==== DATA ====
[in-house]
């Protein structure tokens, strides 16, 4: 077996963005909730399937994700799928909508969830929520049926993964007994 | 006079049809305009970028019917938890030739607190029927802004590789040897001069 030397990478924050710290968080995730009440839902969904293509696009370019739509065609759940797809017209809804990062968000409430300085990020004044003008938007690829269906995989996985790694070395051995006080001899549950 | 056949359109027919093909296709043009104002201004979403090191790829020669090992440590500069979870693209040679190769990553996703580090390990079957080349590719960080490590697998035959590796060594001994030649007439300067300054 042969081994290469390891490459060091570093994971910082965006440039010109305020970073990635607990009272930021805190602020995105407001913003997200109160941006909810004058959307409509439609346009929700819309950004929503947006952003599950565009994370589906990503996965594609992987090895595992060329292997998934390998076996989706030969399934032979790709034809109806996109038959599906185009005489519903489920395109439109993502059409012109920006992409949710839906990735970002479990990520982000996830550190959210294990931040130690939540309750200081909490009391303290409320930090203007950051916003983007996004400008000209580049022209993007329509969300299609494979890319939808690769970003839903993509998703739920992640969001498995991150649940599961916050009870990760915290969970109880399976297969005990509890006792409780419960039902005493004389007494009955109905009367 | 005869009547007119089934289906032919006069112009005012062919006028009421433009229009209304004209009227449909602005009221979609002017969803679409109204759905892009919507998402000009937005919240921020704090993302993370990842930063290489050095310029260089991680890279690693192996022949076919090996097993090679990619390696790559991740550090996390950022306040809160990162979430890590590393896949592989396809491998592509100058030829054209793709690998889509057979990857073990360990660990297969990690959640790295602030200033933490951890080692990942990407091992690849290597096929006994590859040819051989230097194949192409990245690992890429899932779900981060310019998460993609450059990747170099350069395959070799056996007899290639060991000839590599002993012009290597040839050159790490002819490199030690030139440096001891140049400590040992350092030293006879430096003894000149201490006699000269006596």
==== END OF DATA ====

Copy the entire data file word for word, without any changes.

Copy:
[in-house]
């Protein structure tokens, strides 16, 4: 077996963005909730399937994700799928909508969830929520049926993964007994 | 006079049809305009970028019917938890030739607190029927802004590789040897001069 030397990478924050710290968080995730009440839902969904293509696009370019739509065609759940797809017209809804990062968000409430300085990020004044003008938007690829269906995989996985790694070395051995006080001899549950 | 056949359109027919093909296709043009104002201004979403090191790829020669090992440590500069979870693209040679190769990553996703580090390990079957080349590719960080490590697998035959590796060594001994030649007439300067300054 042969081994290469390891490459060091570093994971910082965006440039010109305020970073990635607990009272930021805190602020995105407001913003997200109160941006909810004058959307409509439609346009929700819309950004929503947006952003599950565009994370589906990503996965594609992987090895595992060329292997998934390998076996989706030969399934032979790709034809109806996109038959599906185009005489519903489920395109439109993502059409012109920006992409949710839906990735970002479990990520982000996830550190959210294990931040130690939540309750200081909490009391303290409320930090203007950051916003983007996004400008000209580049022209993007329509969300299609494979890319939808690769970003839903993509998703739920992640969001498995991150649940599961916050009870990760915290969970109880399976297969005990509890006792409780419960039902005493004389007494009955109905009367 | 005869009547007119089934289906032919006069112009005012062919006028009421433009229009209304004209009227449909602005009221979609002017969803679409109204759905892009919507998402000009937005919240921020704090993302993370990842930063290489050095310029260089991680890279690693192996022949076919090996097993090679990619390696790559991740550090996390950022306040809160990162979430890590590393896949592989396809491998592509100058030829054209793709690998889509057979990857073990360990660990297969990690959640790295602030200033933490951890080692990942990407091992690849290597096929006994590859040819051989230097194949192409990245690992890429899932779900981060310019998460993609450059990747170099350069395959070799056996007899290639060991000839590599002993012009290597040839050159790490002819490199030690030139440096001891140049400590040992350092030293006879430096003894000149201490006699000269006596």